Reports of Our Speed Are Greatly Overestimated

The world is moving so fast today, isn’t it? Now that we the have the internet, the moment something is discovered it can be flashed around the world. We’re all in a state of instant communication, and the time lag of assimilation of creative work has been reduced to less than a day.

The flat, clichèd tone of that paragraph may clue you in to its high bullshit quotient. On the contrary, we grow musically more and more behind the times. My friends and I spend lots of time trying to bring into the world music that was made 20, even 30 years ago. I’m transcribing Dennis Johnson’s November, the two-hour 1959 piano piece that was the inspiration for La Monte Young’s The Well-Tuned Piano. I’ve just transferred to CD some rare recordings of Julius Eastman’s works for multiple pianos from a 1981 concert; I’m sending them to Mary Jane Leach, who’s involved in a project trying to bring Eastman’s music back into circulation. My jazz pianist friend John Esposito is sitting on an archive of 1980s recordings of the jazz great Arthur Rhames, trying to get them released. Recordings of influential music by Rhys Chatham from the early 1980s just came out recently (on Table of the Elements, a label nobly devoted to preserving that era). Much of the most important music of the 1980s, despite a tremendous local impact at the time, remains buried, unavailable, and undigested today – and as for the 1990s, fuggidaboudit.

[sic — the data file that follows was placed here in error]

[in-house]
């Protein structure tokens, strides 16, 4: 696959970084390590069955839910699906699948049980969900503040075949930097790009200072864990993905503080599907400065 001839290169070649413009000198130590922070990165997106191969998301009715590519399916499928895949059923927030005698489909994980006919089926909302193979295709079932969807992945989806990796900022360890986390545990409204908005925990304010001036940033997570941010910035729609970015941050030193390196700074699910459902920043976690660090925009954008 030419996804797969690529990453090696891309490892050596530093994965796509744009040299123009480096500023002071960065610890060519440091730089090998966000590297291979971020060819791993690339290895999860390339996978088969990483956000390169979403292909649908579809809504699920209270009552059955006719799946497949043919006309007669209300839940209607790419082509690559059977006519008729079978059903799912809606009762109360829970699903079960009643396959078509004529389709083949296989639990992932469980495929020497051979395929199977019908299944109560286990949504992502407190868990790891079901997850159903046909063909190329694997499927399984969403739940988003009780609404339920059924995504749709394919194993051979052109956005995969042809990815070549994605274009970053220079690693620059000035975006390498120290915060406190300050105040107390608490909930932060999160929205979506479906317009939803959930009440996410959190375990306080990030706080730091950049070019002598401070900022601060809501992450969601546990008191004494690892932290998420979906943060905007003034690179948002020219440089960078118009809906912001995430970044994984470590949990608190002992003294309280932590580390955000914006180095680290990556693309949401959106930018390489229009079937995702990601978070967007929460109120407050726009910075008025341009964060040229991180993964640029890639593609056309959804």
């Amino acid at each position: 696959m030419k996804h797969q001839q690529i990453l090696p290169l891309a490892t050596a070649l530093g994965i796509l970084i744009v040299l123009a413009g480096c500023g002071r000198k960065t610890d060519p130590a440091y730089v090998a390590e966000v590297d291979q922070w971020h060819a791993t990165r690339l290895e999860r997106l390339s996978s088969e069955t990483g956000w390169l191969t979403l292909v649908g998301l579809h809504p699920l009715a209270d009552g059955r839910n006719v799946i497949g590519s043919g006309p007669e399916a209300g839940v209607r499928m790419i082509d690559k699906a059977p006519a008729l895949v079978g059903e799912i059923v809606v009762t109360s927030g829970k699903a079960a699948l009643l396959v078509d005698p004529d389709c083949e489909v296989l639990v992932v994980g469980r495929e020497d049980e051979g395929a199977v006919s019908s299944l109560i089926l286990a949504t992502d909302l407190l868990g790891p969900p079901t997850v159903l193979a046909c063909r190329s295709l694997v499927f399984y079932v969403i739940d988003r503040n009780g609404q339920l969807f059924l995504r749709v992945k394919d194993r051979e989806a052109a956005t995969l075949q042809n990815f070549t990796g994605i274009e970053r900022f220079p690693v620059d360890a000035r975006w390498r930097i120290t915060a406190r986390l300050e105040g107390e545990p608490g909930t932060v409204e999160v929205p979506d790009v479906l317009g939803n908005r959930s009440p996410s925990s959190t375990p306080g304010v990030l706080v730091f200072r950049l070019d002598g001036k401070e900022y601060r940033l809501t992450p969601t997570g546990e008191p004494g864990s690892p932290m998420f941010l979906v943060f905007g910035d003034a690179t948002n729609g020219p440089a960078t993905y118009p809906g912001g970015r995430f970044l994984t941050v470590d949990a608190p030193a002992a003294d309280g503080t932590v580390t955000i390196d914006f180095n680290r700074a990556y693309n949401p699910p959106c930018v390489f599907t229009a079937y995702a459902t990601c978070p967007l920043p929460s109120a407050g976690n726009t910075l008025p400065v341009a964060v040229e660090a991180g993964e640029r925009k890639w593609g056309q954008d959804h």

Luciano Berio wrote his Sinfonia in 1969, and by 1973 its Columbia recording with Bernstein had electrified the American new music world. Likewise, Steve Reich’s Drumming from 1969 hit the world the summer of 1974. I consider that period the peak of music’s speed of assimilation (unless, indeed, the peak really occurred in the 19th century, which I sometimes suspect). Since then everything has slowed to a trickle. At Oberlin in the ’70s we students were obsessed with music of the ’60s, but today’s academia hardly acknowledges any music after 1975. I matter-of-factly described Robert Ashley to a student as the greatest opera composer of the late 20th century, and our opera coach, overhearing me, was astonished: he had never heard the name. Nothing unusual about that, unfortunately.

And it’s not just that individual composers go unheralded. New conceptions of music get collectively developed (totalism’s multitempo ensemble structures, Ashley’s text-driven operas which have already given birth to offspring) without the subsequent generation ever learning that that’s already happened. One of my more inventive students created a video alter ego for himself in a music video, and was surprised to learn that someone named Laurie Anderson did the same thing over 15 years ago. Decades go by, one musical movement succeeds another – artrock, postminimalism, text opera, performance art, just intonation, spectral music, sampler collage, new complexity, free improvisation, ambient, illbient, totalism – and years after those movements have crested and begun to evolve into something else, students, faculty, and music lovers alike are still struggling with moral qualms over that scary 1960s phenomenon, minimalism. If the lag time for the acceptance and understanding of new music was 4 years in 1969, today I’d say it’s at least 25.

We seem to be settling into a corporate-dictated stasis, a world divided between a calcified classical (and even jazz) repertoire and “Golden Oldies.” Art continues to move forward, but the money collectors of the world have turned off the spigot on culture, and the amount of new work that drips through approaches zero asymptotically. I’m sitting here looking at thousands of CDs of music from the 1980s, ’90s, and early 2000s that no musical public is likely to catch up with in my lifetime. Internet, schminternet – it feels like the world is moving at a decelerating snail’s crawl.